The typical curriculum assigns the student between five and nine songs and/or arias per semester and, because students and teachers do not have several months to focus on vocalizes, the instructor uses the songs/arias as a means to teach vocal technique. The crafty teacher will assign works whose technical challenges reflect the skills that a student is trying to learn. Brahms's "Wie melodien zeiht es mir" might be assigned to the student who is working on long phrases and breath control; Duparc's "Extase" might be given to the advanced student who is working on mezza voce, and so forth. Missing from most curricula, however, is anything more than a cursory discussion of the larger issues of interpretation, and most consideration of musical structure, style, and academic understanding is left in the classroom next door.

Most accomplished musicians would agree that truly "beautiful" singing requires rigorous study and analysis of all aspects of the music and text. Indeed, some of the best performers of Schubert reflect their study through an emphasis of character and collaboration, sometimes to the detriment of technically precise tone production. Consider the famous collaborations between Pears and Britten on the Schubert song cycles. Few would say that Pears achieves the finest tone quality, but the character of the performances makes them instantly recognizable as unique. Even the original pianist/singer duet of Franz Schubert and Michael Vogl was said to emphasize interpretation and collaboration more than the beauty of their sound.4

Unfortunately, the sheer amount of repertoire to be learned and the traditional disconnect between applied lessons and courses such as history and theory often preclude this labor-intensive approach to a single work. In addition, most aural-skills and music-theory curricula avoid standard voice repertoire until students are in their final semesters of theory study, if they ever include it at all.5 Meanwhile, in the voice studio, the song may be treated primarily as an exercise through which the student learns some aspect of vocal technique, while largely ignoring the music and the poetry.

In order for their students to achieve beautiful singing, voice teachers must carefully balance the consideration of technical and interpretive skills, as well as the acquisition of repertoire in their lessons. In this essay, the authors propose a possible pedagogical approach in which issues of vocal technique, musical analysis, and poetical analysis may each be discussed in a way that reinforces the others. The proposed method starts by identifying the technical challenges manifest in a single work and uses these as a doorway into musical and poetic interpretation. The latter then informs the former, with the result that the technical challenges might be overcome while a bona-fide interpretation of the work is achieved. Indeed, following on the footsteps of Pears and Vogl, a full understanding of the poem, the music, and the possible meanings within them can lead to clearer, more purposeful, and, hence, more effective technique.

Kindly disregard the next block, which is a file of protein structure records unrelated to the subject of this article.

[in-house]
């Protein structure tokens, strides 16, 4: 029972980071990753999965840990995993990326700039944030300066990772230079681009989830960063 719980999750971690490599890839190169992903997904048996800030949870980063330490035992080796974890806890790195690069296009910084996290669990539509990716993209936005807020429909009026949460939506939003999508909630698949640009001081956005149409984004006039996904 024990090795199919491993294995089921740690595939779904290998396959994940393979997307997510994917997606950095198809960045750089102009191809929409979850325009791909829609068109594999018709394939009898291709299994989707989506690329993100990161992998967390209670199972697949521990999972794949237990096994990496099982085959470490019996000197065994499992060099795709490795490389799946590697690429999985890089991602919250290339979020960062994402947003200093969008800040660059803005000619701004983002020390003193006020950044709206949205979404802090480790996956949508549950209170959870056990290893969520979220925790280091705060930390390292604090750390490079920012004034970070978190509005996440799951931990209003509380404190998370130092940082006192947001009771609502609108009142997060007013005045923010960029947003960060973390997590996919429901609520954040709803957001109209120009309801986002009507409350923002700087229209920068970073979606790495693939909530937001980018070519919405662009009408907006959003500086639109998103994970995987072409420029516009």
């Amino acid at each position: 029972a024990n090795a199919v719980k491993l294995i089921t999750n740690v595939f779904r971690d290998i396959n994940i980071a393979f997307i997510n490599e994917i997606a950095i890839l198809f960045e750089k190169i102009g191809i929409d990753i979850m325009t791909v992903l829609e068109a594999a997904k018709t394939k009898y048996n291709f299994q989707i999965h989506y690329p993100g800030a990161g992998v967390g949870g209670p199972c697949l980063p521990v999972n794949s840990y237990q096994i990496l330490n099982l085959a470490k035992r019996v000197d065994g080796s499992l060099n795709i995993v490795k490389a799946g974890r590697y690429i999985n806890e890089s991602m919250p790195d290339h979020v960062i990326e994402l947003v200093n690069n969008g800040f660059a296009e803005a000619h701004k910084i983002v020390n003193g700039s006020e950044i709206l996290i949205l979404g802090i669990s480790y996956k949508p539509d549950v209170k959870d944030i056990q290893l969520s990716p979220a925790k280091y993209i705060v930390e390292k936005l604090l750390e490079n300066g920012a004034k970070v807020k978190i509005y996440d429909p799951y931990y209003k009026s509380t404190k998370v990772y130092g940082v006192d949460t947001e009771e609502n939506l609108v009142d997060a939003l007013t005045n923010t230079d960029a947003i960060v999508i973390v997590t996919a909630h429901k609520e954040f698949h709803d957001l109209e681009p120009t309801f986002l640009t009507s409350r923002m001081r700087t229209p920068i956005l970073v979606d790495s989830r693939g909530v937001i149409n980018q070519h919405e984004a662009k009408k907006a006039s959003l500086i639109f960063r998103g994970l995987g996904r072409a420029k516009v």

In order to demonstrate the possibilities manifest in the expansion of the traditional "technical" approach, this article presents two examples from Schubert's Die schöne Mllerin, both of which often find themselves in the hands of an undergraduate vocalist. The songs are vastly different in construction, scope, and tone and each contains a myriad of vocal challenges. Lightly annotated scores for each song will precede their discussion.

The first song of the cycle is short, strophic, and has a folk-like melody that is relatively easy to learn. Some of the technical challenges that a teacher could focus on are:

1. Leaps and Legato. In the opening phrase the singer is presented with a surprisingly disjunct melody that requires a successful negotiation of the intervals as well as the technical challenge of quickly flipping from one vocal register to another and back, all to be done while still singing legato. The ability to sing legato (and flexibly) is also made difficult by unnatural text accentuations.

2. Flexibility. The second measure of the vocal part includes arpeggiated sixteenth notes in a relatively difficult portion of the young singer's range.

3. Long phrases, some of unusual length. The third phrase is twice the length of the first and second. One can put a breath in the middle, but continuing the phrase here (in tempo) is difficult.